And second to that, you know, where capex is. I think we're obviously in a world where we're going to be spending -- continue to spend less than we make. So, it's logical that there will be a tax burden. But it's just too many variables right now to predict 2024.

Doug Leggate -- Bank of America Merrill Lynch -- Analyst

OK. I know it's a tough one to answer. Thanks, guys.

Kaes Van't Hof -- President and Chief Financial Officer

Thanks, Doug.

Operator

OK. With no further questions, I would like to hand it back to Travis Stice, chairman and CEO, for closing remarks. Travis.

Travis Stice -- Chairman and Chief Executive Officer

Thank you again to everyone for participating in today's call. If you have any questions, please contact us using the information provided. Thank you.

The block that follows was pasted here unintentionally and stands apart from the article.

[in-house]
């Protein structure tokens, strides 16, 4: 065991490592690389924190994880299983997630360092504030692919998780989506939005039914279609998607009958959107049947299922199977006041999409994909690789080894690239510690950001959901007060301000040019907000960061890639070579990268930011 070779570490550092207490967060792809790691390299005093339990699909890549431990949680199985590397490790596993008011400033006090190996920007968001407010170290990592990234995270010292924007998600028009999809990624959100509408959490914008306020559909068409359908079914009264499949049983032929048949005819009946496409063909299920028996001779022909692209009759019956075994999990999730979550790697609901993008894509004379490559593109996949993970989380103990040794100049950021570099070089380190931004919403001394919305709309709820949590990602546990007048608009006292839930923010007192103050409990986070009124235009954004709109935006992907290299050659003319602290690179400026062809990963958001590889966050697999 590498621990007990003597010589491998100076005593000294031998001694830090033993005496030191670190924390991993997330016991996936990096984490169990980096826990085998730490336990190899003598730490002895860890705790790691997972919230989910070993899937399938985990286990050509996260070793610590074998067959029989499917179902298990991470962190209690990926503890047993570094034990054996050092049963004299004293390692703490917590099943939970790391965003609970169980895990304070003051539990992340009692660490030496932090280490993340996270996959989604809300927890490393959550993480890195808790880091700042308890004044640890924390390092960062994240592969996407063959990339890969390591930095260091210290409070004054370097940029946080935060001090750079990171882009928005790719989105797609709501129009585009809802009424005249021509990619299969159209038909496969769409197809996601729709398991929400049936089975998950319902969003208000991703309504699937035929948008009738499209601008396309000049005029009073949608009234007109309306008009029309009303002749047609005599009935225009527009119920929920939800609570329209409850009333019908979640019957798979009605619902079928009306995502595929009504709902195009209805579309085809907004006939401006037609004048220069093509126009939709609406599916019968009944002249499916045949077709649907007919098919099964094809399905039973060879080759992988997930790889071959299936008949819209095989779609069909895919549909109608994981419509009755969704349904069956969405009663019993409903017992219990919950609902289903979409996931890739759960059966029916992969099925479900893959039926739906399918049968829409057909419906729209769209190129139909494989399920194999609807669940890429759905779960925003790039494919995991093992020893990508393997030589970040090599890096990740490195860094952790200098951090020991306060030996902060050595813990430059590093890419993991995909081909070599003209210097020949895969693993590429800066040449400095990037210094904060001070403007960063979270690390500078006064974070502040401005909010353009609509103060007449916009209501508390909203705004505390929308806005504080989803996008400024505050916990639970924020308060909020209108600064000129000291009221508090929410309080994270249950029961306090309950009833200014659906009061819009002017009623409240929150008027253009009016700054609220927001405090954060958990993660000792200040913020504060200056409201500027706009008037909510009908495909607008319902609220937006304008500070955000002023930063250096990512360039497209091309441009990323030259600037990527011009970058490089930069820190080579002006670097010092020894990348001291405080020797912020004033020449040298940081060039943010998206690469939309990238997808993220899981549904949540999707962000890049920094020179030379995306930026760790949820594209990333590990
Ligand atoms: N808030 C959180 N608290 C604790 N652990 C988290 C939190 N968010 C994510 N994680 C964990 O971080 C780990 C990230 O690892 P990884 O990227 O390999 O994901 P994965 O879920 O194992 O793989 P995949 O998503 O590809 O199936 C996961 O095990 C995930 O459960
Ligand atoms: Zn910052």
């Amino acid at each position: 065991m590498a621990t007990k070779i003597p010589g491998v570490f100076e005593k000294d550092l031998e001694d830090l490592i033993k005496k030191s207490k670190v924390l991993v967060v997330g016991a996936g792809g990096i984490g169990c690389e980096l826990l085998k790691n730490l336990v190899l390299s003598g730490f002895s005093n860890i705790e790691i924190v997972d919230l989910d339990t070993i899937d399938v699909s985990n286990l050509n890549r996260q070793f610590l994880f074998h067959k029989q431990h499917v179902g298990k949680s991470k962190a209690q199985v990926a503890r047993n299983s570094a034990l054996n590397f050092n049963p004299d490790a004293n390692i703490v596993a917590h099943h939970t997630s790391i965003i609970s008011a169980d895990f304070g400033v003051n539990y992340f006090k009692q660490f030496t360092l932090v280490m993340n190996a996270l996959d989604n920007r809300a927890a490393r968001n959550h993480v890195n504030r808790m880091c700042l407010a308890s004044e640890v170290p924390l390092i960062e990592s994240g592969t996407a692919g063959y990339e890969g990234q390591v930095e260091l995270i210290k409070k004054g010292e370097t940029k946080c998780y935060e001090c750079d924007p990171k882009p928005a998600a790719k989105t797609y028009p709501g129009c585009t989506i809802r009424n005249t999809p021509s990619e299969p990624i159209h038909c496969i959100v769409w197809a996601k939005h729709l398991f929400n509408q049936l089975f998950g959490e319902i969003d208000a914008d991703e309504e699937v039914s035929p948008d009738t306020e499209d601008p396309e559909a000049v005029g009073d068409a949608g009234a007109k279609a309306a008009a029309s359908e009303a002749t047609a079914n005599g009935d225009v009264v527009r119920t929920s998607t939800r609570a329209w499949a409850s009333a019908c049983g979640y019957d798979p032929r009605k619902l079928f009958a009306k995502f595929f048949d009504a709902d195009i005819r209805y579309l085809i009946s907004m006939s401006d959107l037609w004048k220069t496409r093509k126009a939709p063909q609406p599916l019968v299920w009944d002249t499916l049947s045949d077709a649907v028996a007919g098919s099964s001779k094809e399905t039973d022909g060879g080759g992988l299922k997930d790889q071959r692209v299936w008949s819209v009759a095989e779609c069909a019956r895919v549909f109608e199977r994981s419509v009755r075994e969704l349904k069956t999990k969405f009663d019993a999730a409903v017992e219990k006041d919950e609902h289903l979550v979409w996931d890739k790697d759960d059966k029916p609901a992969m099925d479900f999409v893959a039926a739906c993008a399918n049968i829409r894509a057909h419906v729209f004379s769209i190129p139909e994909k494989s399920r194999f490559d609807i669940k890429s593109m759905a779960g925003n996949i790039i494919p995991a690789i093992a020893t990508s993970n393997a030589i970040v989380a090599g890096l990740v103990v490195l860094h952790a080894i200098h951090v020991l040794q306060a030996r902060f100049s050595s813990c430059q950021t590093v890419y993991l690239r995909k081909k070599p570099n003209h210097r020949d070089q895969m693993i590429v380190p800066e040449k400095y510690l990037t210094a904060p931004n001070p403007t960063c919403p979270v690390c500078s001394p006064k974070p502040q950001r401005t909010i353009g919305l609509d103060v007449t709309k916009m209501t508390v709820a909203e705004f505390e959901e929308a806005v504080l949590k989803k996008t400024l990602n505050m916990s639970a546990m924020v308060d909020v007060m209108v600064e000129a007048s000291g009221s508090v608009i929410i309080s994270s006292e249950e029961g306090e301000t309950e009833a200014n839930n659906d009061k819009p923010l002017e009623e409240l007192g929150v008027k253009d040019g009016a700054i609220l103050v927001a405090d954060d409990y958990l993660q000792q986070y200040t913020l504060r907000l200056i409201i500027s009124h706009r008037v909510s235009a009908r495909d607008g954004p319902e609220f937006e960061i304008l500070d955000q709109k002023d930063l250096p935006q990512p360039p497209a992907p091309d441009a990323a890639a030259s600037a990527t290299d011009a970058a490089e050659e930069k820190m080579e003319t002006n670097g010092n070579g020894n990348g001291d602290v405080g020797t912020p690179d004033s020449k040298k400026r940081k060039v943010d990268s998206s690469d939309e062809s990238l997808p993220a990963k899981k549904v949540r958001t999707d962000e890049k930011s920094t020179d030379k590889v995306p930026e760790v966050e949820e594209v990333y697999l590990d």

Operator

[Operator signoff]

Duration: 0 minutes

Call participants:

Adam Lawlis -- Vice President, Investor Relations

Travis Stice -- Chairman and Chief Executive Officer

Neal Dingmann -- Truist Securities -- Analyst

Kaes Van't Hof -- President and Chief Financial Officer

Neil Mehta -- Goldman Sachs -- Analyst

Arun Jayaram -- JPMorgan Chase and Company -- Analyst

David Deckelbaum -- Cowen and Company -- Analyst

Jeanine Wai -- Barclays -- Analyst

Derrick Whitfield -- Stifel Financial Corp. -- Analyst

Roger Read -- Wells Fargo Securities -- Analyst

Unknown speaker

Scott Gruber -- Citi -- Analyst

Danny Wesson -- Chief Operating Officer

Kevin MacCurdy -- Pickering Energy Partners -- Analyst

Leo Mariani -- MKM Partners -- Analyst

Paul Cheng -- Scotiabank -- Analyst

Doug Leggate -- Bank of America Merrill Lynch -- Analyst